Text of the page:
The other breakout session I attended was led by Drs. Brad Strawn and Al Dueck entitled "Pastoring Our Personal Congregations: Clinical Integration, Multiplicity of the Self, and a Peaceable Psychology." Brad is the current Chair of Integration at Fuller and Al is a former Chair.
There were two central ideas in the session, both really intriguing.
The first idea was that the self is multiple. Rather than being a single "self" we are "selves," different selves at different times in different contexts. And often different selves vying for recognition at the same time.
This isn't meant in any strange dissociative sense, like in Multiple Personality Disorder (now called Dissociative Identity Disorder). This is simply the recognition that we can find ourselves in inner conflict and tension in relation to our selves.
For example, I can judge myself. How does this happen, where one part of the self stands in judgment over another part of the self?
We can also disagree with ourselves. How's that possible if the self is a unity?
We also say things like, "I'm not myself today." Well, who are you if you're not yourself?
Commenting on all this Brad contrasted the metaphors we use to describe the self. A common metaphor is depth. Our "true self" is the "deepest" self. Thus, to find our "true self" we look deep into the psyche to locate the self at the foundation of our personhood. Somewhere deep down is our true, authentic self. We might call this the vertical self where the self is located along a shallow to deep continuum with the more "authentic" self being located at the deep end.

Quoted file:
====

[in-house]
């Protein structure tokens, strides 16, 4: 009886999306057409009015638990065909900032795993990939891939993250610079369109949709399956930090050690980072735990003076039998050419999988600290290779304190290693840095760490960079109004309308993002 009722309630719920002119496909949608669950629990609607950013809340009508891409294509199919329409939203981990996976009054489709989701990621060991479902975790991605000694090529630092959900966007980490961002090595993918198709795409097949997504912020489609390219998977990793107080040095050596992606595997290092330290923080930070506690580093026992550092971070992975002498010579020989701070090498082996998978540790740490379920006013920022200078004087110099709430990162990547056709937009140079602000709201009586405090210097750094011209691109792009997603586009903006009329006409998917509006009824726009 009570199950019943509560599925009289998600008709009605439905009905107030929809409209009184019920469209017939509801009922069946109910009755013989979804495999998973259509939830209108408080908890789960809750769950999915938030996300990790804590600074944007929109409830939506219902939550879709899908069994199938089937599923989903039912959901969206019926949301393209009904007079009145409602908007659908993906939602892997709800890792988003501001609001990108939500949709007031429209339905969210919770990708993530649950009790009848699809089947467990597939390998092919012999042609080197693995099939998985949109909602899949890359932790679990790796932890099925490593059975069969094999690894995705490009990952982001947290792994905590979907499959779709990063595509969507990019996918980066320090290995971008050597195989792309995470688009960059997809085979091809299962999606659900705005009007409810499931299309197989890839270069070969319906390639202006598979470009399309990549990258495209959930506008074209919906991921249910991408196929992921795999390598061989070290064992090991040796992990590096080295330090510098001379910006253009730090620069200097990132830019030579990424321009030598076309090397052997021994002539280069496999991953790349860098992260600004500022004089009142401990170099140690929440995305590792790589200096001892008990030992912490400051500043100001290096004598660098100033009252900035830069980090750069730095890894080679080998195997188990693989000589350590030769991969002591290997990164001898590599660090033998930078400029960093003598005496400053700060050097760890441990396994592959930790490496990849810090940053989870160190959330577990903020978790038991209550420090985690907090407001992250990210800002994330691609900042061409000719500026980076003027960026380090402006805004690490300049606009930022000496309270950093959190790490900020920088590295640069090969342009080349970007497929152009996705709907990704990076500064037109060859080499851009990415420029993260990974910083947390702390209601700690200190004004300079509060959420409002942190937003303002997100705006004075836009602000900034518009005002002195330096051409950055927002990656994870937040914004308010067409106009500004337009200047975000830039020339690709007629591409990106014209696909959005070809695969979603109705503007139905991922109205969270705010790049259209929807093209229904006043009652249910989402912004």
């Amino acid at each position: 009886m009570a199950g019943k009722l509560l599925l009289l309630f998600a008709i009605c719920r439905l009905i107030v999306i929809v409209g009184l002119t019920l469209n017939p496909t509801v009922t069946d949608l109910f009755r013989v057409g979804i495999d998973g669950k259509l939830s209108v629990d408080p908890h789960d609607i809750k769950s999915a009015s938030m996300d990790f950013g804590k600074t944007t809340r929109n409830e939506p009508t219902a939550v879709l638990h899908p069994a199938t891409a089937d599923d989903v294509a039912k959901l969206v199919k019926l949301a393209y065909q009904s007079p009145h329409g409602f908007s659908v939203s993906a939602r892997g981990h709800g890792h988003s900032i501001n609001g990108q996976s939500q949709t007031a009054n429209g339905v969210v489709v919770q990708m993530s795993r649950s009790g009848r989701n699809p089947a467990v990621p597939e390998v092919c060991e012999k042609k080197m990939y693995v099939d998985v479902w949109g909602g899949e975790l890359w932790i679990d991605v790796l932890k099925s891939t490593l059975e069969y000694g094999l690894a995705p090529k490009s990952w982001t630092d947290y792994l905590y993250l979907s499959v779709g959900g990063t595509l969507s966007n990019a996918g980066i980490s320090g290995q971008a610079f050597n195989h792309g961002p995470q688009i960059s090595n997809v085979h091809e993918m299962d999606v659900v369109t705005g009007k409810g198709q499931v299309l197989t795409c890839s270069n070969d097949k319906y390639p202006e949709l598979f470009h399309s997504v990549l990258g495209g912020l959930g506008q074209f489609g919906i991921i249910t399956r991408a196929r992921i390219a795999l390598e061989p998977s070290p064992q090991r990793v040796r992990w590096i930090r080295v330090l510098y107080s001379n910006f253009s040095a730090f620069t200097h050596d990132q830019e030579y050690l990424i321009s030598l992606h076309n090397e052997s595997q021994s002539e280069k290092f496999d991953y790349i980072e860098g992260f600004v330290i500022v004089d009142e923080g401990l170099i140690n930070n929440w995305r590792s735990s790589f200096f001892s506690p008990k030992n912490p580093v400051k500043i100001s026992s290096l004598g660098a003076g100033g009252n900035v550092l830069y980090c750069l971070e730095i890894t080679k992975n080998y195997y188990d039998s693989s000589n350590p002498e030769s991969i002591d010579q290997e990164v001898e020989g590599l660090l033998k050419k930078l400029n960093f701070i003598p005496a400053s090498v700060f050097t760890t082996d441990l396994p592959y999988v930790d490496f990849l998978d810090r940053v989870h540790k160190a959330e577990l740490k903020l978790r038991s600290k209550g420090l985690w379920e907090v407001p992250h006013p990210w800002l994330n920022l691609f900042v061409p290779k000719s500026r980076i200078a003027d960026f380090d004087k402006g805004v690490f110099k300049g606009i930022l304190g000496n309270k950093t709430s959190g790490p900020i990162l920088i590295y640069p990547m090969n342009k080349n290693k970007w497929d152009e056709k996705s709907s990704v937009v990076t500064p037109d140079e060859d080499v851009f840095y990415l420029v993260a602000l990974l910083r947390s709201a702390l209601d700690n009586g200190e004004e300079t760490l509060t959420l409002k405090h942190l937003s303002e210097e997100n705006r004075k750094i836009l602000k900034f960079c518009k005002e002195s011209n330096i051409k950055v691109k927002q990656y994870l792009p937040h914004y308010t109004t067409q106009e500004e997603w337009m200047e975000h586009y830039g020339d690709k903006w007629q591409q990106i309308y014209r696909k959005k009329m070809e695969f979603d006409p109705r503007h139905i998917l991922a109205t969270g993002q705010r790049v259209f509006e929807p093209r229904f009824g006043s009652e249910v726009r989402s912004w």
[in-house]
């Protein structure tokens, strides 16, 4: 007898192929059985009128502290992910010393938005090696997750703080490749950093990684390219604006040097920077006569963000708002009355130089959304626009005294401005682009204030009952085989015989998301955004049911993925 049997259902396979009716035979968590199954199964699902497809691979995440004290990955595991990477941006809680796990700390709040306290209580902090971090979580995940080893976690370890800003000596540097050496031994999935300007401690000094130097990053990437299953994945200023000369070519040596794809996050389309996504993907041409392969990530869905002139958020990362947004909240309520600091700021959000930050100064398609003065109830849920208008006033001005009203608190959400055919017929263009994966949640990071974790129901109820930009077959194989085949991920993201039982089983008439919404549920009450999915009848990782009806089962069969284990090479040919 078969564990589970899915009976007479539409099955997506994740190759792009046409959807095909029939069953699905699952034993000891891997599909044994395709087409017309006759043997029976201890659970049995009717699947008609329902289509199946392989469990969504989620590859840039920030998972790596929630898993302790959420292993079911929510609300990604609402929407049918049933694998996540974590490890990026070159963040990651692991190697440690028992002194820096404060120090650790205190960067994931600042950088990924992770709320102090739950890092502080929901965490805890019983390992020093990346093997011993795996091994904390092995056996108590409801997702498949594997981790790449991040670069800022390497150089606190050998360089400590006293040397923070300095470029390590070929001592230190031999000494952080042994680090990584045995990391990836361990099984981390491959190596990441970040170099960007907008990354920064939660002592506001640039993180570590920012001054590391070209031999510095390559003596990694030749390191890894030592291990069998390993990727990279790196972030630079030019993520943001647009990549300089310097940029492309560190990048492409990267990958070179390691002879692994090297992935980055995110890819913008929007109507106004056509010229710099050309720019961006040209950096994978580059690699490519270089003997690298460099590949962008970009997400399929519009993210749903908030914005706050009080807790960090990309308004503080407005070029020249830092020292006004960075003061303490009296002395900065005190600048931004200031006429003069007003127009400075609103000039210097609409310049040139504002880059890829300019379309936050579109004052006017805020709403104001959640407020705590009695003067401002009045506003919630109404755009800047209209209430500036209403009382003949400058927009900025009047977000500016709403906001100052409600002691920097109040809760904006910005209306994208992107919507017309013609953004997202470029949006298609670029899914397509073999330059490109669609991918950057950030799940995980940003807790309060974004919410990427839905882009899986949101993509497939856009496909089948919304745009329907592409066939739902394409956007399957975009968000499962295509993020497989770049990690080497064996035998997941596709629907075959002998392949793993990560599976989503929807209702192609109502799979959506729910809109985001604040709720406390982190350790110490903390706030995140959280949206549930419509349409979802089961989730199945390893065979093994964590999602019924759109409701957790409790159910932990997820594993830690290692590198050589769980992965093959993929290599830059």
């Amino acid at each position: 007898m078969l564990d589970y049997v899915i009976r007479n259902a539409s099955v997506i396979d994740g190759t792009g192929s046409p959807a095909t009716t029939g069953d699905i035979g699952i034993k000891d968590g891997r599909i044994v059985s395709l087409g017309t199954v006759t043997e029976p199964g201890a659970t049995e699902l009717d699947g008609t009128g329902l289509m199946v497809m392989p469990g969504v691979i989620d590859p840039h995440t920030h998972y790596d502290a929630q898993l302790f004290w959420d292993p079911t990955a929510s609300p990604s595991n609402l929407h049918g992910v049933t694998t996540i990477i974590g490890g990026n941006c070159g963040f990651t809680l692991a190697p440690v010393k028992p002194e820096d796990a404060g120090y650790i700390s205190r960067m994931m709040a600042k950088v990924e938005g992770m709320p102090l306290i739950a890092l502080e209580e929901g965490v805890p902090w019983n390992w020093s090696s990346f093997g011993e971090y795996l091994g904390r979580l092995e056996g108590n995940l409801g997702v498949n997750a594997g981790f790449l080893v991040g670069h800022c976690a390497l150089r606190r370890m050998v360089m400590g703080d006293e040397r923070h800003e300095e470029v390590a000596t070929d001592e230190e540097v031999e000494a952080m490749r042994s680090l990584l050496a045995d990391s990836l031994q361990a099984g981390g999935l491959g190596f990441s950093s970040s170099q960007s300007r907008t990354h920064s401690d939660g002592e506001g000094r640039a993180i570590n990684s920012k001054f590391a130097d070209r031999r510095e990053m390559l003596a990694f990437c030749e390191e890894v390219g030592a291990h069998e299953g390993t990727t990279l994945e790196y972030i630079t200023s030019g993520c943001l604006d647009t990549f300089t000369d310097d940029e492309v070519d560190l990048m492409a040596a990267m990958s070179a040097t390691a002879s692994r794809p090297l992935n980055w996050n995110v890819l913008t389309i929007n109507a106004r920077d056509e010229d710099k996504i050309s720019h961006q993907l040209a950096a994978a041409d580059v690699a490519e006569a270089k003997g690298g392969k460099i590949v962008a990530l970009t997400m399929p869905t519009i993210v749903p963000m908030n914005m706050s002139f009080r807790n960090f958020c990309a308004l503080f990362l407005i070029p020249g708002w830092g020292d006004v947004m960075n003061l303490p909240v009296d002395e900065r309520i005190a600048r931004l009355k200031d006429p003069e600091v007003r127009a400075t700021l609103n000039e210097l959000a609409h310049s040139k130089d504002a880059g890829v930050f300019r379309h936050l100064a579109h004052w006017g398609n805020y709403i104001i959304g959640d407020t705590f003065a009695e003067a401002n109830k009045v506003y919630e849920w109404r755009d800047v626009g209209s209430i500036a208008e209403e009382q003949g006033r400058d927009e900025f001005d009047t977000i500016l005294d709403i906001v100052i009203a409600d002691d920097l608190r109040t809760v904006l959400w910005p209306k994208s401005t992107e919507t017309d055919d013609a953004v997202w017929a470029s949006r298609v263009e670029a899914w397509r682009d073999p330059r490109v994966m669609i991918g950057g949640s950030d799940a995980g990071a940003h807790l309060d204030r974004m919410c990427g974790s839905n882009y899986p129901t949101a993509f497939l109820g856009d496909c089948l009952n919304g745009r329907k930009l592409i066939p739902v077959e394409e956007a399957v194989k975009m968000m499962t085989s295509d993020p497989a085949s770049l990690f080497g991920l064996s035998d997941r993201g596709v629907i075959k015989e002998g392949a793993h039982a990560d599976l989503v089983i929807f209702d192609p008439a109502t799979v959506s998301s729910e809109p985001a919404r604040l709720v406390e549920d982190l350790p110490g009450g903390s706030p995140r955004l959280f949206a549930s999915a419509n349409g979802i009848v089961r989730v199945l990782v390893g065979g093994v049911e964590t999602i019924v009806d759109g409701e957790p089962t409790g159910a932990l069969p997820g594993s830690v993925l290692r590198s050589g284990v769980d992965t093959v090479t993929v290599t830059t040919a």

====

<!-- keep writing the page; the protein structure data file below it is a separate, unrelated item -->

In contrast, Brad suggested that we replace this vertical metaphor with a horizontal view of self. Specifically, instead of "going deeper" to find a "true self" we should instead think of the self extended temporally, as different selves emerge over time. For example, I am a certain self now, here at home, but a different self will soon emerge when I go to work. And importantly, neither of these selves are more or less "authentic" or representative of "the real me."
And even more interesting here is how I might like or dislike these selves. I might like how I am at home and dislike how I am at work. More, these selves might want different things and come into conflict.
So that's the first idea. The self is multiple and temporal. There is no true self deep in the psyche. There are simply different facets of the self that emerge over time and in certain contexts.
Which brings us to the second idea, the way the selves treat each other.
Specifically, if the self is "multiple" then psychological distress and dysfunction can be caused when the "selves" come to treat each other harshly, judgmentally and violently.
Consider self-loathing. Here some facet of the self--the judging self--is expressing judgment and revulsion toward some other self. The selves have come into conflict and psychic violence is taking place. We are internally aggressing against ourselves.
Thus the notion of a "peaceable psychology." And the peace here is a non-violence that is practiced internally, with the selves coming to treat each other kindly and gently.
Al's metaphor for all this was learning to "pastor our internal congregation."
The idea here is that, in light of the multiplicity of selves, we might think of our inner life as a "congregation" that needs "pastoral care." Psychological well-being in this instance is achieved by learning to care for ourselves. Or, rather, to care for our selves.
Just like a pastor would gently care for the people under her care in a congregation, so should we gently and peaceably care for all the selves that make up our identities, our internal congregation. And much of this will involve learning to forgive our/selves.
In sum, we should practice pacifism...toward the self.